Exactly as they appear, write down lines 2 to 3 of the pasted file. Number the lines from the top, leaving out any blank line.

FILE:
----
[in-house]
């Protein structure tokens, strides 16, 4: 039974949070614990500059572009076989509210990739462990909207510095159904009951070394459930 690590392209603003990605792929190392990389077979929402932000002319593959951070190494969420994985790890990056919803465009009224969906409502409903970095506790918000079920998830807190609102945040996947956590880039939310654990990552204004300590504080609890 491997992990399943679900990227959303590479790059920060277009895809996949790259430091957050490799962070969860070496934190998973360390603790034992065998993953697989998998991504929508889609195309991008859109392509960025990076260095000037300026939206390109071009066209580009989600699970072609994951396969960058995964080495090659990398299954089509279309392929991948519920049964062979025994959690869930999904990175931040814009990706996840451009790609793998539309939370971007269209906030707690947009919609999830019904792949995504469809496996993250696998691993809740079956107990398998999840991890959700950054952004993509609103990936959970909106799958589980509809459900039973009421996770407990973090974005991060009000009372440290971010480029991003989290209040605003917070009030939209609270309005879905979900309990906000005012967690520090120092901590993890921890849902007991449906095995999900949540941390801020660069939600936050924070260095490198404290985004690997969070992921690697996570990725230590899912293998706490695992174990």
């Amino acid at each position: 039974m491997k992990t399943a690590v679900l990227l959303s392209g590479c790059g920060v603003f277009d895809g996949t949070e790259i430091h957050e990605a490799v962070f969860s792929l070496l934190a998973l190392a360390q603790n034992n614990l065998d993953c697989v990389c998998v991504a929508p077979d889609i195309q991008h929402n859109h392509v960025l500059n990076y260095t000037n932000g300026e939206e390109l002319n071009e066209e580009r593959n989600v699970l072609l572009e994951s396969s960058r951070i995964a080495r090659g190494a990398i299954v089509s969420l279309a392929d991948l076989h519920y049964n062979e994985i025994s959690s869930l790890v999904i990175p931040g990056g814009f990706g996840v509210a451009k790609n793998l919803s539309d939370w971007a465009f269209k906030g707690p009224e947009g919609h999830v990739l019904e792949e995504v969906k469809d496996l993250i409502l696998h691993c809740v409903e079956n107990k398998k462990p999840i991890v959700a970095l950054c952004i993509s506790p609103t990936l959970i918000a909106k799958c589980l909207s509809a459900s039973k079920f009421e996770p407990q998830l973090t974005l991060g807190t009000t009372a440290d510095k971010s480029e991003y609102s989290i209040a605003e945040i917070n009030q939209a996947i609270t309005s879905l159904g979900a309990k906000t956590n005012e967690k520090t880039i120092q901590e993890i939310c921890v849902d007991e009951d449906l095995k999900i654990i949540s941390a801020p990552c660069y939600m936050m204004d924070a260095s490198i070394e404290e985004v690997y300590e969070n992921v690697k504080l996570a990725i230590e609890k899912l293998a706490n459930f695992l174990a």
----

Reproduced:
């Protein structure tokens, strides 16, 4: 039974949070614990500059572009076989509210990739462990909207510095159904009951070394459930 690590392209603003990605792929190392990389077979929402932000002319593959951070190494969420994985790890990056919803465009009224969906409502409903970095506790918000079920998830807190609102945040996947956590880039939310654990990552204004300590504080609890 491997992990399943679900990227959303590479790059920060277009895809996949790259430091957050490799962070969860070496934190998973360390603790034992065998993953697989998998991504929508889609195309991008859109392509960025990076260095000037300026939206390109071009066209580009989600699970072609994951396969960058995964080495090659990398299954089509279309392929991948519920049964062979025994959690869930999904990175931040814009990706996840451009790609793998539309939370971007269209906030707690947009919609999830019904792949995504469809496996993250696998691993809740079956107990398998999840991890959700950054952004993509609103990936959970909106799958589980509809459900039973009421996770407990973090974005991060009000009372440290971010480029991003989290209040605003917070009030939209609270309005879905979900309990906000005012967690520090120092901590993890921890849902007991449906095995999900949540941390801020660069939600936050924070260095490198404290985004690997969070992921690697996570990725230590899912293998706490695992174990």
């Amino acid at each position: 039974m491997k992990t399943a690590v679900l990227l959303s392209g590479c790059g920060v603003f277009d895809g996949t949070e790259i430091h957050e990605a490799v962070f969860s792929l070496l934190a998973l190392a360390q603790n034992n614990l065998d993953c697989v990389c998998v991504a929508p077979d889609i195309q991008h929402n859109h392509v960025l500059n990076y260095t000037n932000g300026e939206e390109l002319n071009e066209e580009r593959n989600v699970l072609l572009e994951s396969s960058r951070i995964a080495r090659g190494a990398i299954v089509s969420l279309a392929d991948l076989h519920y049964n062979e994985i025994s959690s869930l790890v999904i990175p931040g990056g814009f990706g996840v509210a451009k790609n793998l919803s539309d939370w971007a465009f269209k906030g707690p009224e947009g919609h999830v990739l019904e792949e995504v969906k469809d496996l993250i409502l696998h691993c809740v409903e079956n107990k398998k462990p999840i991890v959700a970095l950054c952004i993509s506790p609103t990936l959970i918000a909106k799958c589980l909207s509809a459900s039973k079920f009421e996770p407990q998830l973090t974005l991060g807190t009000t009372a440290d510095k971010s480029e991003y609102s989290i209040a605003e945040i917070n009030q939209a996947i609270t309005s879905l159904g979900a309990k906000t956590n005012e967690k520090t880039i120092q901590e993890i939310c921890v849902d007991e009951d449906l095995k999900i654990i949540s941390a801020p990552c660069y939600m936050m204004d924070a260095s490198i070394e404290e985004v690997y300590e969070n992921v690697k504080l996570a990725i230590e609890k899912l293998a706490n459930f695992l174990a």